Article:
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Chapter 11. Device Advice: Dealing with ... > Working with CD-ROM Drives

Working with CD-ROM Drives

CD-ROM drives are a big part of the multimedia revolution. Now that 5 1/4-inch floppy drives have been relegated to the dustbin of computer history, CD-ROM drives have moved in and taken their place. In fact, the vast majority of new systems sold today come with a CD-ROM drive. This critical mass of drives convinced multimedia developers to release their new titles on CD-ROM and, with hundreds of megabytes to play with, many of these titles are truly spectacular. (Games such as Myst and encyclopedias such as Encarta come to mind.) The quality of these applications, the reduced price, and a constant increase in performance (double-speed drives begat quad-speed, quad-speed begat six-speed, six-speed begat eight-speed, and on and on) convinced even more people to add CD-ROM drives to their systems.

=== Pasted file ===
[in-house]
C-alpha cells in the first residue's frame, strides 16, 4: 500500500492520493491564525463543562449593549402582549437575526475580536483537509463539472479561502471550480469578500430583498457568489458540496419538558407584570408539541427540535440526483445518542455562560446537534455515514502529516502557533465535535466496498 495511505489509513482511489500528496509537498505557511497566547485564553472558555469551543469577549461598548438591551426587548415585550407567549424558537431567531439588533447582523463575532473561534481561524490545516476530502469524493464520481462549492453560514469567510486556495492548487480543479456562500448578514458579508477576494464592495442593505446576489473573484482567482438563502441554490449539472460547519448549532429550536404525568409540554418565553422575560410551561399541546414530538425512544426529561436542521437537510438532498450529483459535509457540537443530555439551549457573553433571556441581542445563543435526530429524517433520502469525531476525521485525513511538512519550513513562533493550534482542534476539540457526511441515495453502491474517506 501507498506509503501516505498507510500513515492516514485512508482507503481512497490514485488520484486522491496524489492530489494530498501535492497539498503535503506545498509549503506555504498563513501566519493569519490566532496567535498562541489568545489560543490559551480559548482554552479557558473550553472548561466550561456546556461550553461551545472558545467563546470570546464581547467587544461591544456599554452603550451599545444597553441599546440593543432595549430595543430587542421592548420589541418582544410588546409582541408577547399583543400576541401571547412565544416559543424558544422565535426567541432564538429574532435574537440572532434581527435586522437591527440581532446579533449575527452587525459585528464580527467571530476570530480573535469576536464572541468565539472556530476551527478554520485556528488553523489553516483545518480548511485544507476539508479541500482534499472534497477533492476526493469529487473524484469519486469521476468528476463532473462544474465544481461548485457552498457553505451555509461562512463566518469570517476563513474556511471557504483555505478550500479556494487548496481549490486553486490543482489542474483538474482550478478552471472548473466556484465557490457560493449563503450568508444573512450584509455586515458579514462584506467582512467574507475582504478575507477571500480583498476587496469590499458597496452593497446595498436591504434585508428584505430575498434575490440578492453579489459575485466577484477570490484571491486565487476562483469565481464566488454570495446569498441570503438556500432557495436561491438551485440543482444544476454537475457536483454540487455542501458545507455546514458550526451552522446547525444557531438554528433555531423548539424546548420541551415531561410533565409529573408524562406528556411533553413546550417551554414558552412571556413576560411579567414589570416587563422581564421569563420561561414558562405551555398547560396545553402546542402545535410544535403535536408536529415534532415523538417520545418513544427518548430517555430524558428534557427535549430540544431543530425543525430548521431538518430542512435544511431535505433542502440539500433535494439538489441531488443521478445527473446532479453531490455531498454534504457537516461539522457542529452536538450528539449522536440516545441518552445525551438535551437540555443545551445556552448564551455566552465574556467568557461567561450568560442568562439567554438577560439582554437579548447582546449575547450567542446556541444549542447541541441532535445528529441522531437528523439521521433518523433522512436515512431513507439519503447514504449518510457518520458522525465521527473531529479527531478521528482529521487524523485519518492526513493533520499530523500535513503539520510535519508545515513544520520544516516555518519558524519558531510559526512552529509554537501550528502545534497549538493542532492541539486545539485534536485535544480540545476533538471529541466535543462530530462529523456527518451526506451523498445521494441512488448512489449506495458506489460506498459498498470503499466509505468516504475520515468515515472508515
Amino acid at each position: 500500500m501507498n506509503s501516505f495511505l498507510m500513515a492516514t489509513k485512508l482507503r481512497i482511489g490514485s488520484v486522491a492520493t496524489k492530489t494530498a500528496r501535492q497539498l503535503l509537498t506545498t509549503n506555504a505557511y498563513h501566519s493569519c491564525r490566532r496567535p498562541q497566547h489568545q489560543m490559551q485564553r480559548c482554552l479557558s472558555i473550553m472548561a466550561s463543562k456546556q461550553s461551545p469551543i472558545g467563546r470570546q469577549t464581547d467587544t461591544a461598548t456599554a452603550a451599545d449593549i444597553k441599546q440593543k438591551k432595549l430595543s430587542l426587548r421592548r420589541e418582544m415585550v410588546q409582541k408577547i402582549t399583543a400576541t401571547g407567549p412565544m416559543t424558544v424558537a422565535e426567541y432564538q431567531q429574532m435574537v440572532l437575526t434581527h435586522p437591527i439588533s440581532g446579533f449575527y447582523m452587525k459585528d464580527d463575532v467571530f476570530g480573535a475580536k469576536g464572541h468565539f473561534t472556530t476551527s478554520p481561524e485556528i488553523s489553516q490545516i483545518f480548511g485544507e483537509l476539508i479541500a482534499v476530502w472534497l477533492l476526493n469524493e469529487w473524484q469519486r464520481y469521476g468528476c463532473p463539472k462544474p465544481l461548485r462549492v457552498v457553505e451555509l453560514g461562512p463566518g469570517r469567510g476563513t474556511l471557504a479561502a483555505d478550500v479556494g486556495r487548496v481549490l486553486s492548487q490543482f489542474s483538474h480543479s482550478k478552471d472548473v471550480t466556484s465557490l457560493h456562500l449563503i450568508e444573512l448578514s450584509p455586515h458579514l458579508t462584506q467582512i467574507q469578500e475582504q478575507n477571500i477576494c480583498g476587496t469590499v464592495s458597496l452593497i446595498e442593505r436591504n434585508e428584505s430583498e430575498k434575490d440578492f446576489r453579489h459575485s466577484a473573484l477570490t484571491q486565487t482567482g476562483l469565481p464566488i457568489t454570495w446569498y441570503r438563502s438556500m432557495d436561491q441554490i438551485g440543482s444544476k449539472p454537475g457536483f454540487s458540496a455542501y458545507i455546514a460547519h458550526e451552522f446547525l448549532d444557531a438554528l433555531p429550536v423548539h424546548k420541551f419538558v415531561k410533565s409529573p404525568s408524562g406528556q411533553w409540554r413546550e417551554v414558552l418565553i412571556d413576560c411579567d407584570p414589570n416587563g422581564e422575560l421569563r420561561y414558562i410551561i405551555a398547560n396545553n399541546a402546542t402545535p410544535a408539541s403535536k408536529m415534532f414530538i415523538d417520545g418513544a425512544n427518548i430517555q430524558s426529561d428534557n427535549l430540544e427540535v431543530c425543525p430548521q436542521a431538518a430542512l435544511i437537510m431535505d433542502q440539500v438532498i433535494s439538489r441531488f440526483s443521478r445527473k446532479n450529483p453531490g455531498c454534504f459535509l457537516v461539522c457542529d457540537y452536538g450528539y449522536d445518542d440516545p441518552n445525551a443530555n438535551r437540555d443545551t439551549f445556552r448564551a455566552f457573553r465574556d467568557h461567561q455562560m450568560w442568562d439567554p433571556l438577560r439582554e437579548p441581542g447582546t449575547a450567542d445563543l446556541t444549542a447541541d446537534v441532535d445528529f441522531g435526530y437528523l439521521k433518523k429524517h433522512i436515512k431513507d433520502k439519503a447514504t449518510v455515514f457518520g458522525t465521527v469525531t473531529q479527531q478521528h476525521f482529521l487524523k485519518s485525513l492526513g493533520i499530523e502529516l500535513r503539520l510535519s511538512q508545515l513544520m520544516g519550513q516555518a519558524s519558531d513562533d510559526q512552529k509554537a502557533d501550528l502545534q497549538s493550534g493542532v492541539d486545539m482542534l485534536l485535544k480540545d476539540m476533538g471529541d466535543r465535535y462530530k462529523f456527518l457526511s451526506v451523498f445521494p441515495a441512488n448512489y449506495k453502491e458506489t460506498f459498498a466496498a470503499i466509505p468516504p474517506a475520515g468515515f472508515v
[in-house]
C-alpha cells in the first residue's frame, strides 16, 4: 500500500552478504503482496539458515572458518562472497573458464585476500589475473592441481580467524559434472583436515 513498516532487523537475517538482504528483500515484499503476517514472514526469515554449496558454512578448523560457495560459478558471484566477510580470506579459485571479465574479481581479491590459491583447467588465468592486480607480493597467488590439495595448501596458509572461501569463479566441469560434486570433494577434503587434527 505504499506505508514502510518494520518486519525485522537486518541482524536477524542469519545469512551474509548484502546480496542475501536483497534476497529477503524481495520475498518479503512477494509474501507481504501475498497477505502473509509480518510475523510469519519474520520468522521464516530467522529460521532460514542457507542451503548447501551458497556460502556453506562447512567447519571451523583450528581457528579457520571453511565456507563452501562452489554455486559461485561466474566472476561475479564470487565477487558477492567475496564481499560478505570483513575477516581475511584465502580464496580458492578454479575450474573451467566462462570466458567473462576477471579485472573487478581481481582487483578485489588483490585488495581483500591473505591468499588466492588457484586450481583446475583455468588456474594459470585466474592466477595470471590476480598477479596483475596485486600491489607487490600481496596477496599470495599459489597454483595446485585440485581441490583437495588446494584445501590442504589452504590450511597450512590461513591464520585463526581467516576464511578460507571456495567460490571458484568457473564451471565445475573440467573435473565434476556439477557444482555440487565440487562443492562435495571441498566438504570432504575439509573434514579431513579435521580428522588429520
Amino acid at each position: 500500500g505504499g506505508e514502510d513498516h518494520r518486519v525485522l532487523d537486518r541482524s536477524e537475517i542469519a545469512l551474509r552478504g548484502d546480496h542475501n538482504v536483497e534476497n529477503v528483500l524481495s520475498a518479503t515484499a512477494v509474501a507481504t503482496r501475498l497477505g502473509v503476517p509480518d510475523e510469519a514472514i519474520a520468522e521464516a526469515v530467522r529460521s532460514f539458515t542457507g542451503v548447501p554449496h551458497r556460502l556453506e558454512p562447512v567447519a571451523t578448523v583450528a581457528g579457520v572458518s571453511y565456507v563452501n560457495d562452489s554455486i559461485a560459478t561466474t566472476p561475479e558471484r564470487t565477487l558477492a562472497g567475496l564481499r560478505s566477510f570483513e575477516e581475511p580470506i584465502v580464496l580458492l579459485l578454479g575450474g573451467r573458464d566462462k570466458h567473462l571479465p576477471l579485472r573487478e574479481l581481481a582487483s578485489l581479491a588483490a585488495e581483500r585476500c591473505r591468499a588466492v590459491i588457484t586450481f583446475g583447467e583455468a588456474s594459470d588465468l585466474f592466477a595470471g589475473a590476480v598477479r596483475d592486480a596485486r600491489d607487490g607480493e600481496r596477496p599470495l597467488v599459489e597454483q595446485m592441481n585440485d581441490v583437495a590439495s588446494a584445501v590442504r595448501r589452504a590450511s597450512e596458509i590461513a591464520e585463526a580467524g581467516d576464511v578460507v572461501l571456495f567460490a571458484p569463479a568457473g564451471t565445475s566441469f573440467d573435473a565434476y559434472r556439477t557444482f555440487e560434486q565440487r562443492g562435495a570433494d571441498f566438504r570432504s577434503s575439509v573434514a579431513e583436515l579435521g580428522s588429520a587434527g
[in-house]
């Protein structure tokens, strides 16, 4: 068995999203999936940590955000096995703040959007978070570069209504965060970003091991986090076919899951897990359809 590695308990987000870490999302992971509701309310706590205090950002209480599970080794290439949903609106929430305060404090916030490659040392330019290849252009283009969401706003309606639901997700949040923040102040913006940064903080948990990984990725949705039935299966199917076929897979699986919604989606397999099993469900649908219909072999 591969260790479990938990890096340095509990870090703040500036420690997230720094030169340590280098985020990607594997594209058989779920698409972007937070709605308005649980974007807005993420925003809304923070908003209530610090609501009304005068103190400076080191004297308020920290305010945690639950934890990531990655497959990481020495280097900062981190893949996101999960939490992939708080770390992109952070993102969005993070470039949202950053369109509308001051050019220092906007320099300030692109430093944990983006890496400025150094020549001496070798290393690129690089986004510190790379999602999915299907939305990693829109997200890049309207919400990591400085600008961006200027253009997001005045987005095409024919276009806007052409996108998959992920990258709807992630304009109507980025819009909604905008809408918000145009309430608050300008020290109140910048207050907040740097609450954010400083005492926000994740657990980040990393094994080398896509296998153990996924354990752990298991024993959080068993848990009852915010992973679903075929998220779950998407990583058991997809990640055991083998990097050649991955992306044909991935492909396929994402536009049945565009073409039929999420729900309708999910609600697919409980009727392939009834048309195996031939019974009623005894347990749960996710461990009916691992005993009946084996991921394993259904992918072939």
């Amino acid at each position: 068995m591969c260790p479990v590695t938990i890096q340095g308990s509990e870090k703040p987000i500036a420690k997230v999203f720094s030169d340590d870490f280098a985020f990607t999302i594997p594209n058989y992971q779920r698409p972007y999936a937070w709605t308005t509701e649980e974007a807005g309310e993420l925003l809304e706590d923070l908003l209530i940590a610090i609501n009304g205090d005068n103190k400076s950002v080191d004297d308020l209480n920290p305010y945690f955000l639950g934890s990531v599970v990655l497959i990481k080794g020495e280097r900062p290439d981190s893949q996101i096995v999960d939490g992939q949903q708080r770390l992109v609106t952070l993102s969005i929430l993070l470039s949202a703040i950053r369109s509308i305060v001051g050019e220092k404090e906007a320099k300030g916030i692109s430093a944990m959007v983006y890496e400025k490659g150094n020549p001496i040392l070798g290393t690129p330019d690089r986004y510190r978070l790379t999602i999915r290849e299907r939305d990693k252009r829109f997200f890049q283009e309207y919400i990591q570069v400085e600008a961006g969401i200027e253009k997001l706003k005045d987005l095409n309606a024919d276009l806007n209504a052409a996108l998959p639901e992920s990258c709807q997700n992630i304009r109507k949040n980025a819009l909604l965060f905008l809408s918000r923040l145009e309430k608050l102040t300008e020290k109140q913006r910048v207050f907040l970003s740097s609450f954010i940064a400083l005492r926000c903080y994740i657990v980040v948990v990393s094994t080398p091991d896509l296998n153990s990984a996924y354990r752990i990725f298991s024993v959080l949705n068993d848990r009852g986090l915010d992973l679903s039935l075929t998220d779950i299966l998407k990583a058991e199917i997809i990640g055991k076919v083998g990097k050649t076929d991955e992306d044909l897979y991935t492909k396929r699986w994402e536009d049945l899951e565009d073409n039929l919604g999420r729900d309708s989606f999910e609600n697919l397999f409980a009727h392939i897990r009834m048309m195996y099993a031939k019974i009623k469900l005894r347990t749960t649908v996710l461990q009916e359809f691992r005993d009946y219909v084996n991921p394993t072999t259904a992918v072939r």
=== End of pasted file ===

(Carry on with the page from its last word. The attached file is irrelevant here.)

Windows 98 and CD-ROMs

Windows 98 supports CD-ROM drives with a 32-bit protected-mode driver named VCDFSD.VXD (the CDFS stands for CD-ROM File System). This driver replaces MSCDEX.EXE, the real-mode driver used in previous versions of DOS and Windows. If a line loading MSCDEX.EXE already existed in AUTOEXEC.BAT when you installed Windows 98, the Setup program comments out the line and adds VCDFSD.VXD to its list of protected-mode drivers to load at startup. If you've added a CD-ROM drive since installing Windows 98, you need to run the Add New Hardware Wizard (in automatic mode) to detect the drive and load VCDFSD.VXD. (The exception to this is if your CD-ROM drive is attached to a SCSI controller. In this case, Windows 98 will detect the drive automatically at startup.)


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